The resolution by the General Directorate of Health, regarding sanitary controls required at the entry points to Spain, highlights the decision as the result of a recommendation from the European Union in this regard.
Until now, antigen detection test certificates obtained within 48 hours prior to arrival into Spain were accepted as valid.
The diagnostic test certificate must include, at least, the following information:

Name and surname of the holder,
date of sample collection,
type of test performed
and issuing country.

“As of today, 1 February, and in line with Council Recommendation (EU) 2022/107 of 25 January 2022 on a coordinated approach to facilitate free movement during the COVID-19 pandemic, which replaces Recommendation (EU) 2020/1475, only negative results of antigen tests for SARS-CoV-2 infection obtained within 24 hours prior to arrival in Spain will be considered valid, and not 48 hours, as was the case until now.
As stated in the aforementioned Council Recommendation (EU) 2022/107 of 25 January 2022, the wide availability of the rapid antigen tests included in the common list agreed by the Health Safety Committee justifies establishing this validity period of no more than 24 hours for these tests.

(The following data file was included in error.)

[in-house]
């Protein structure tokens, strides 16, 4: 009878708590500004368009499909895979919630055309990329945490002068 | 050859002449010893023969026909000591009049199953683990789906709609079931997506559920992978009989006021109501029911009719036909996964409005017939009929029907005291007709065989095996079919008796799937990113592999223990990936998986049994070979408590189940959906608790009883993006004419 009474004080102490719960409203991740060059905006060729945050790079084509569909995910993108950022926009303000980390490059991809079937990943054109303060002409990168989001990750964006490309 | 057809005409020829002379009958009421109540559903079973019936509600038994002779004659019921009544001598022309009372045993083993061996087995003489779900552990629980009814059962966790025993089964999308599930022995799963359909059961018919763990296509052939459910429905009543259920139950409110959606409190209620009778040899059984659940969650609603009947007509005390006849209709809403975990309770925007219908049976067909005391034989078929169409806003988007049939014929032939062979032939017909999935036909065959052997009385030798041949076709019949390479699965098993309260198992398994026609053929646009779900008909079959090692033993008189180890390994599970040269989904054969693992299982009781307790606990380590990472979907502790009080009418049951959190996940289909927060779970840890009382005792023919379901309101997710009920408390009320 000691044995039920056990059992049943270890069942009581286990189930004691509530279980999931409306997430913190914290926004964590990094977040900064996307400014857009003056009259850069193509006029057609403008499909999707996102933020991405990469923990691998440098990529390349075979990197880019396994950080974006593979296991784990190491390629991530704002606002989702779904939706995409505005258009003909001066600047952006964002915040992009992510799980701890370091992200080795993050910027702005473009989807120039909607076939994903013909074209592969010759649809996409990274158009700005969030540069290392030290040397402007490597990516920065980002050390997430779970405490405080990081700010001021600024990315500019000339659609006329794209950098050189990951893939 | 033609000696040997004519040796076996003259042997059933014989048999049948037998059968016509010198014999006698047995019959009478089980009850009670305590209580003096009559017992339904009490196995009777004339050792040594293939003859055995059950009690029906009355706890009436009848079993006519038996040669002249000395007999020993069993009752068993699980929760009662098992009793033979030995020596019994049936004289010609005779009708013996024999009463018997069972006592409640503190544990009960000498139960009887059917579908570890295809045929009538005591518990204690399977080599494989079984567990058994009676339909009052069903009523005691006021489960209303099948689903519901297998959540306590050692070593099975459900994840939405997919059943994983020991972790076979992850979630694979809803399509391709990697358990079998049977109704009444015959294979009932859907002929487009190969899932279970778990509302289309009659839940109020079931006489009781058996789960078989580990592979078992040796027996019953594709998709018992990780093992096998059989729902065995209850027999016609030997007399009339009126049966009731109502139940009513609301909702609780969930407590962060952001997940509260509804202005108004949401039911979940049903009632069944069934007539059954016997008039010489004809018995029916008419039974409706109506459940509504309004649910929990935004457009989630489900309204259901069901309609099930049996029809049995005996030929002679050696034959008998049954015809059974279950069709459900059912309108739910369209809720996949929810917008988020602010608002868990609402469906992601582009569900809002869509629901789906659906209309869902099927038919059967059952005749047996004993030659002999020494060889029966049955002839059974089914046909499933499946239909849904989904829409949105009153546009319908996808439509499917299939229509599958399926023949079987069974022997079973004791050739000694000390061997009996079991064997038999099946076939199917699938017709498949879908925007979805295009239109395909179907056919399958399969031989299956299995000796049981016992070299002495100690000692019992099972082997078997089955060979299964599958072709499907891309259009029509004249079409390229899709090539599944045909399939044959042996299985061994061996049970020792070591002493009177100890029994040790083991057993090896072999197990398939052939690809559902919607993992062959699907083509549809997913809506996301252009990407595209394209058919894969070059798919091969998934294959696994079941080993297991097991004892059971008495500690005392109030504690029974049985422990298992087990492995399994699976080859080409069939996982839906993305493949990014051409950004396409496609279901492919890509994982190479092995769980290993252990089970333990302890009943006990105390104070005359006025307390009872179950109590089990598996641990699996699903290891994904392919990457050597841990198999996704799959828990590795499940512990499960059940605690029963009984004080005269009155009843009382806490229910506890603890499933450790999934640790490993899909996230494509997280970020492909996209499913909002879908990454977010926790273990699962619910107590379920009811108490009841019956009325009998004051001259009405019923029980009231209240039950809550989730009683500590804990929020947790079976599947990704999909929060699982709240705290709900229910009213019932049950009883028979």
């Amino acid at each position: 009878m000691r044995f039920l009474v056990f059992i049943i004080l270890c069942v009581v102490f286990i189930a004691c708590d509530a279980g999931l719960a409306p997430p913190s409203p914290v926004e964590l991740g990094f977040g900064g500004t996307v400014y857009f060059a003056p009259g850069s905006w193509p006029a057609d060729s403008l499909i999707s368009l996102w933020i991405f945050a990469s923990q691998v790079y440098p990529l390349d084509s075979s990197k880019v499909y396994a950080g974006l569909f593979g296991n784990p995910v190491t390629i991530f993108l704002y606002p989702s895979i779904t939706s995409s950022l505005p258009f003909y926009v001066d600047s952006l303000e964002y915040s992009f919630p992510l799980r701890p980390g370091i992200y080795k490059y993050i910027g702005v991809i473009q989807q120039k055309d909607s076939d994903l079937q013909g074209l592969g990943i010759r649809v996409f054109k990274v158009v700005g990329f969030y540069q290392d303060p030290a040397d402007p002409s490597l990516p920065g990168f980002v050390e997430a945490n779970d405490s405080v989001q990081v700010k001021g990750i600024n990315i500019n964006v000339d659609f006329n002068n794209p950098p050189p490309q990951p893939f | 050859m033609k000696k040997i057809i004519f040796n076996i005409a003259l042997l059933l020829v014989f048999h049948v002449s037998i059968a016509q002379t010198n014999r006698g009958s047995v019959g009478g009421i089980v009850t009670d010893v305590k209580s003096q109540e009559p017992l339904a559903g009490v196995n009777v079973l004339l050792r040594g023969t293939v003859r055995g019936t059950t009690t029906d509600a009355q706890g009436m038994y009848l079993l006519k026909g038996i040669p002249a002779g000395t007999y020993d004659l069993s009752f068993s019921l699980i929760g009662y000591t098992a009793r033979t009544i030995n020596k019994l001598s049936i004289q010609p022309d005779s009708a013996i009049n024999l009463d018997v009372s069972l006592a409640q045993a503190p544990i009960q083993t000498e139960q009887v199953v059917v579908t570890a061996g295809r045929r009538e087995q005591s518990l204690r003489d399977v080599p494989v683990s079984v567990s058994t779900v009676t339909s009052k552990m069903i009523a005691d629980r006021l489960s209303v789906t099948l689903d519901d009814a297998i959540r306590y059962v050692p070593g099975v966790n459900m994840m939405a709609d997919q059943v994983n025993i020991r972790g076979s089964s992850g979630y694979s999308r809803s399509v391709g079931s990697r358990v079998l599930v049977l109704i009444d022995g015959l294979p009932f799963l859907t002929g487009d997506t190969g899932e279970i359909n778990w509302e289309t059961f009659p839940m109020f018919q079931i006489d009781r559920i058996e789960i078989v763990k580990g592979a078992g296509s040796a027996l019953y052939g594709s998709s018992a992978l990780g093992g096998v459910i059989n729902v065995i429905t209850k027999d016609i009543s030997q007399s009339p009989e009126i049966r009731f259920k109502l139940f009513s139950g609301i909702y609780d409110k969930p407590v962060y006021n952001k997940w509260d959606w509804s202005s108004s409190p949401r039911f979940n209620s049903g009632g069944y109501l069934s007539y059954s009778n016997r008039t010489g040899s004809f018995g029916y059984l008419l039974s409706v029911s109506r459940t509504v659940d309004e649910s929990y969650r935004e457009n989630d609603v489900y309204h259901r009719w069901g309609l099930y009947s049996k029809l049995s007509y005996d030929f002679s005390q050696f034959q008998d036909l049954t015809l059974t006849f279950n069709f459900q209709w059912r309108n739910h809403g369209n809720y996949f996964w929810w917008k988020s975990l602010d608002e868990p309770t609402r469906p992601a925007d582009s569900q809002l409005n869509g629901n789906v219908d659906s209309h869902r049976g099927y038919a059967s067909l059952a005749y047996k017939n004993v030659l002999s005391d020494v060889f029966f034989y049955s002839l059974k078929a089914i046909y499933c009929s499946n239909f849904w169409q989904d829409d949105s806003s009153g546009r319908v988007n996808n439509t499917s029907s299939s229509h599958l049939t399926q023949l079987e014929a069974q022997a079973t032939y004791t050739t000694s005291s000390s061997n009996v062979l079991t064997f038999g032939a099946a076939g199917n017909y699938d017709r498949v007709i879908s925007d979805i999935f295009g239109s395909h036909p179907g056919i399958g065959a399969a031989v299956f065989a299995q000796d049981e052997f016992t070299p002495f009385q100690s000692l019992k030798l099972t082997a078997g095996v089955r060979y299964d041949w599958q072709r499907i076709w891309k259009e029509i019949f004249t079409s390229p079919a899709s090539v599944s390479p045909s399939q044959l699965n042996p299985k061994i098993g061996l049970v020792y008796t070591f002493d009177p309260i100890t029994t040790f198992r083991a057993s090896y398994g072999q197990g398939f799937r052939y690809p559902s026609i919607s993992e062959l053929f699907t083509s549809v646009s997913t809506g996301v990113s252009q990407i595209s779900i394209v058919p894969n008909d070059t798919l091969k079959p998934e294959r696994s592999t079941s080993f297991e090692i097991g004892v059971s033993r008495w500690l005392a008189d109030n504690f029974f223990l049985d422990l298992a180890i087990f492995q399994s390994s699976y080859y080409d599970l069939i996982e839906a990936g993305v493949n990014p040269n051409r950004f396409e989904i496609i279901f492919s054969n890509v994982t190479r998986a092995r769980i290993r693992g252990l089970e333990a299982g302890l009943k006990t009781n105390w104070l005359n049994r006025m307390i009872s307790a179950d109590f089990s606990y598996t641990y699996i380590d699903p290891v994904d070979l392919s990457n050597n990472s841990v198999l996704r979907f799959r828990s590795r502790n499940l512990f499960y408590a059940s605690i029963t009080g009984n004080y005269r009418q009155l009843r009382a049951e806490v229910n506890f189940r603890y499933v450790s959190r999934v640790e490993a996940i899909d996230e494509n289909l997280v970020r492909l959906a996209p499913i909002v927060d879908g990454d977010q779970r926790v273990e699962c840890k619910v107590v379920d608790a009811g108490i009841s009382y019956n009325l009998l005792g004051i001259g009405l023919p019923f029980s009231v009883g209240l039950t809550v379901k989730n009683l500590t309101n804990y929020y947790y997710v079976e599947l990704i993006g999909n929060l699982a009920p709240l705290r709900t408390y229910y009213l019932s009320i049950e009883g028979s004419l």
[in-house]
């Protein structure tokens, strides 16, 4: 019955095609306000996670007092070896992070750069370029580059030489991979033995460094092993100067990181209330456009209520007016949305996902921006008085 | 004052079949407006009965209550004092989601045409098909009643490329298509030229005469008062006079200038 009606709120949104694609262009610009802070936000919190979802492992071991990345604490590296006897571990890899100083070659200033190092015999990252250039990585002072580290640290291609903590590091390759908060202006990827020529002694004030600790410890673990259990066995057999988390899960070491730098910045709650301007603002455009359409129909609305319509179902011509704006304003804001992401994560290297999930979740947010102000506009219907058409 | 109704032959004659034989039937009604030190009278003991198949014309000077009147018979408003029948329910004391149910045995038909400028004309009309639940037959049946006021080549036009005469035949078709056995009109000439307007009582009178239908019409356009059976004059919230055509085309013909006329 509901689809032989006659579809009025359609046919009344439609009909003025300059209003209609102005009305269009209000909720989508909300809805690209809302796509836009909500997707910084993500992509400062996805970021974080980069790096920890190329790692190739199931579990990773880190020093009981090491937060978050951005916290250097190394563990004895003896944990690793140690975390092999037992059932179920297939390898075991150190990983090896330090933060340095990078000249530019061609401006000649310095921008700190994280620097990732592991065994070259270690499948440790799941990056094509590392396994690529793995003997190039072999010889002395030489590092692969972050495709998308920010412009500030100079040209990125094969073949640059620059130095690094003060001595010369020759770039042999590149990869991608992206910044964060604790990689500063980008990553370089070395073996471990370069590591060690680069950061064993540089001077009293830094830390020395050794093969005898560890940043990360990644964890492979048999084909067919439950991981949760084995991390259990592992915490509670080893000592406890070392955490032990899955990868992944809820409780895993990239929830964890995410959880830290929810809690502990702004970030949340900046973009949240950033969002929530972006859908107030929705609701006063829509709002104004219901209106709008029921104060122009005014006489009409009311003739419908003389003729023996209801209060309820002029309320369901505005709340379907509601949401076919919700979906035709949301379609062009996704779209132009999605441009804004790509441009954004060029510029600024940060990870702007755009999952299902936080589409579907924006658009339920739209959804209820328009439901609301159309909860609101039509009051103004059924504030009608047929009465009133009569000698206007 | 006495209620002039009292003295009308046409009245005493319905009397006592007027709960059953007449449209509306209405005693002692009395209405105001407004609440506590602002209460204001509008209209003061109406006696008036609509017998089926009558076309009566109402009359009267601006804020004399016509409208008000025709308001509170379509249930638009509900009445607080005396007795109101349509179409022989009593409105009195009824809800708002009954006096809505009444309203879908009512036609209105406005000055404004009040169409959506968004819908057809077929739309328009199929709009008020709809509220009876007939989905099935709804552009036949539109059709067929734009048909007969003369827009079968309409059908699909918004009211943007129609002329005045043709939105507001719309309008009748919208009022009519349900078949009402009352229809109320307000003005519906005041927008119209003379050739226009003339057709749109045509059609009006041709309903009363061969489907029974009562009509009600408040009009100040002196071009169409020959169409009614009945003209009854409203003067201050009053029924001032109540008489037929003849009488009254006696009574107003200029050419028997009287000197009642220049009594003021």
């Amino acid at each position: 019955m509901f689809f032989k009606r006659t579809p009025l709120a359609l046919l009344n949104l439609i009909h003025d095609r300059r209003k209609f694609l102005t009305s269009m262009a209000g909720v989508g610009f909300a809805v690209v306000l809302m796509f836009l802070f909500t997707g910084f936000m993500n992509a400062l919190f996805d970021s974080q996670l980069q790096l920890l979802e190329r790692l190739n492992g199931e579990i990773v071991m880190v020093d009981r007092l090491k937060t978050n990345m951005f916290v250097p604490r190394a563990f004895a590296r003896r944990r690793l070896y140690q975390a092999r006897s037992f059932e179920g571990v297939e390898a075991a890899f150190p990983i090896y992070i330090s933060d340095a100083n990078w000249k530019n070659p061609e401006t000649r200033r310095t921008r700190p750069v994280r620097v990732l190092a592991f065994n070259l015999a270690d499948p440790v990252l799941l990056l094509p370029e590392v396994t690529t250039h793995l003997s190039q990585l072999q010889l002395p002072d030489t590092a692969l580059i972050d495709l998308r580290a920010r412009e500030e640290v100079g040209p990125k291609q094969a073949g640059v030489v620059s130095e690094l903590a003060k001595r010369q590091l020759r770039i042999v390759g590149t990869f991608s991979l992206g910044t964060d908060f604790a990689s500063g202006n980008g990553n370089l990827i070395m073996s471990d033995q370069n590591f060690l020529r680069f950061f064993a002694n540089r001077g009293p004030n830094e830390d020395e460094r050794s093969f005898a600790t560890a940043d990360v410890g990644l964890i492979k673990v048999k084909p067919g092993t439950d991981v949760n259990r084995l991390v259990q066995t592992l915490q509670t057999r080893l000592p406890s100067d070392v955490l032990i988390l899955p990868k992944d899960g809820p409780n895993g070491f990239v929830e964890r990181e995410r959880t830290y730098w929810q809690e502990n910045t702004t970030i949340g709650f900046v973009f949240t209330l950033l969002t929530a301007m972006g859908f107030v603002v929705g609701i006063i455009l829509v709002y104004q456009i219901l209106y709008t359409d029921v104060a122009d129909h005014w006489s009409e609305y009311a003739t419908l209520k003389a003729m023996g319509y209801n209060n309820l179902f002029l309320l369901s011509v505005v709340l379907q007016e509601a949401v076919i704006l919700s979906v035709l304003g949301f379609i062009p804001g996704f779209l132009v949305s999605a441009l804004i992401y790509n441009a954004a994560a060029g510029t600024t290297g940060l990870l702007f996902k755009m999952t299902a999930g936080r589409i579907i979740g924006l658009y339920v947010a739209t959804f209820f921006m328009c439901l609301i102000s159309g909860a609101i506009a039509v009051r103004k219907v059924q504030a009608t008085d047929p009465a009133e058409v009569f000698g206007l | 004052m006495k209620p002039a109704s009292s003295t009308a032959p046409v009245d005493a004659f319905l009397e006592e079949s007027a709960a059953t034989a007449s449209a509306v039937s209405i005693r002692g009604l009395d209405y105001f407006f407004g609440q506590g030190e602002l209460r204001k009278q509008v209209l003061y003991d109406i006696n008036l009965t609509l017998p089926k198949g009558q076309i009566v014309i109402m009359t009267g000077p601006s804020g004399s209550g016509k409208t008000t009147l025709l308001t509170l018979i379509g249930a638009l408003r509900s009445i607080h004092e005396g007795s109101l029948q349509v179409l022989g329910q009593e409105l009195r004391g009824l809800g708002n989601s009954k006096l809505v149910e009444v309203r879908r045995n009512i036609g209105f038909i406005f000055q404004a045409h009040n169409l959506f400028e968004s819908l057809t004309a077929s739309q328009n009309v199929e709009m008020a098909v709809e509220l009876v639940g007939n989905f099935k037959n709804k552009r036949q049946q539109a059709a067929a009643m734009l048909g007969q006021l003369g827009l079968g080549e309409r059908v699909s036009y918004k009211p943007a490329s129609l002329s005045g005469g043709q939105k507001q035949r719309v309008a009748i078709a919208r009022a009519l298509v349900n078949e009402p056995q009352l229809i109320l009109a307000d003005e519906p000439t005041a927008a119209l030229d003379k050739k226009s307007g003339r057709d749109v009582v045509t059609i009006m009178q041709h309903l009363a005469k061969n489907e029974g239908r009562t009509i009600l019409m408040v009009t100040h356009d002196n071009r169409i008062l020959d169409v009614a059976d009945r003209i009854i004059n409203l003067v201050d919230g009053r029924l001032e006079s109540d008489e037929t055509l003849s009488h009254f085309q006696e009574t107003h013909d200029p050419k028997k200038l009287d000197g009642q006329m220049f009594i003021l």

On the other hand, and as has been the case to date, certificates of diagnostic tests for an active COVID-19 infection with a negative result from molecular nucleic acid amplification tests (NAAT), whose sample has been obtained within 72 hours prior to arrival in Spain, will continue to be considered as valid.
In any case, the diagnostic test certificate shall include at least the name and surname of the holder, the date the sample was taken, the type of test performed and the issuing country.”
Non official translation

There are concerns among many tourism businesses that tighter restrictions on test validity, along with the EU certificate validity of 270 days for full vaccination becoming a de facto standard, and the fact that unvaccinated British travellers, particularly 12 to 17 year olds may find it difficult to enter Spain over the coming weeks, will in combination cause material harm to the industry as a whole.  
The Canary Islands all remain on Alert Levels 3 or 4 right now, with legal restrictions limited to checking certificates at bars and restaurants, though as infection rates continue to drop, along with new admissions to hospitals, everything is expected to significantly relax as we head into spring time.
There are many who have mixed opinions about certificates and vaccinations, though on the whole most businesses are grateful for the opportunity to get back to business and do what Gran Canaria does best: hospitality and memories for a lifetime.

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The Canary Guide

Curated news stories for English speakers who #LoveGranCanaria

The Canary News, Views & Sunshine - Est. 2009